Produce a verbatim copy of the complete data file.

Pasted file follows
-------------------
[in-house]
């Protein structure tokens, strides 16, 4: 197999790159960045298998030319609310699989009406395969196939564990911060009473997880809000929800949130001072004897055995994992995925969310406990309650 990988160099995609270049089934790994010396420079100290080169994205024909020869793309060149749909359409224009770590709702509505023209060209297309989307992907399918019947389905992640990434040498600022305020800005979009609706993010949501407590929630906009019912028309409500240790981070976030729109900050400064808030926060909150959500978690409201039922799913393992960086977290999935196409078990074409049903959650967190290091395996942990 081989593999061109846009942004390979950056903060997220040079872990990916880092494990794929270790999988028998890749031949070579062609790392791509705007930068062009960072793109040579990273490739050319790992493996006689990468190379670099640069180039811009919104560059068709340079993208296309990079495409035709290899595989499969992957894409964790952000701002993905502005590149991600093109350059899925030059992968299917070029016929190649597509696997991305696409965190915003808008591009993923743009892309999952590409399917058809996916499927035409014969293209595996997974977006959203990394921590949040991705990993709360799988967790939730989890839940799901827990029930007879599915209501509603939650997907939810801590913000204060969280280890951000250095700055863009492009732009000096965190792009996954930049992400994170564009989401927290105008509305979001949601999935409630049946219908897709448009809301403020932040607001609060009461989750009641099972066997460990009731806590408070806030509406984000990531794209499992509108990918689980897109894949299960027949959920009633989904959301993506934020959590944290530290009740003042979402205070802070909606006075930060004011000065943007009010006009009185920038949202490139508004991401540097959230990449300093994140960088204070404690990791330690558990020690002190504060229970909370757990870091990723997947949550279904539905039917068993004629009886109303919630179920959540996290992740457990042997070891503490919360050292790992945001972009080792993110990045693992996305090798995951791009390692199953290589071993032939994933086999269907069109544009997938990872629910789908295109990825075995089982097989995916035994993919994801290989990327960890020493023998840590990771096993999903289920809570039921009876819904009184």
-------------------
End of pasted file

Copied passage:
[in-house]
């Protein structure tokens, strides 16, 4: 197999790159960045298998030319609310699989009406395969196939564990911060009473997880809000929800949130001072004897055995994992995925969310406990309650 990988160099995609270049089934790994010396420079100290080169994205024909020869793309060149749909359409224009770590709702509505023209060209297309989307992907399918019947389905992640990434040498600022305020800005979009609706993010949501407590929630906009019912028309409500240790981070976030729109900050400064808030926060909150959500978690409201039922799913393992960086977290999935196409078990074409049903959650967190290091395996942990 081989593999061109846009942004390979950056903060997220040079872990990916880092494990794929270790999988028998890749031949070579062609790392791509705007930068062009960072793109040579990273490739050319790992493996006689990468190379670099640069180039811009919104560059068709340079993208296309990079495409035709290899595989499969992957894409964790952000701002993905502005590149991600093109350059899925030059992968299917070029016929190649597509696997991305696409965190915003808008591009993923743009892309999952590409399917058809996916499927035409014969293209595996997974977006959203990394921590949040991705990993709360799988967790939730989890839940799901827990029930007879599915209501509603939650997907939810801590913000204060969280280890951000250095700055863009492009732009000096965190792009996954930049992400994170564009989401927290105008509305979001949601999935409630049946219908897709448009809301403020932040607001609060009461989750009641099972066997460990009731806590408070806030509406984000990531794209499992509108990918689980897109894949299960027949959920009633989904959301993506934020959590944290530290009740003042979402205070802070909606006075930060004011000065943007009010006009009185920038949202490139508004991401540097959230990449300093994140960088204070404690990791330690558990020690002190504060229970909370757990870091990723997947949550279904539905039917068993004629009886109303919630179920959540996290992740457990042997070891503490919360050292790992945001972009080792993110990045693992996305090798995951791009390692199953290589071993032939994933086999269907069109544009997938990872629910789908295109990825075995089982097989995916035994993919994801290989990327960890020493023998840590990771096993999903289920809570039921009876819904009184």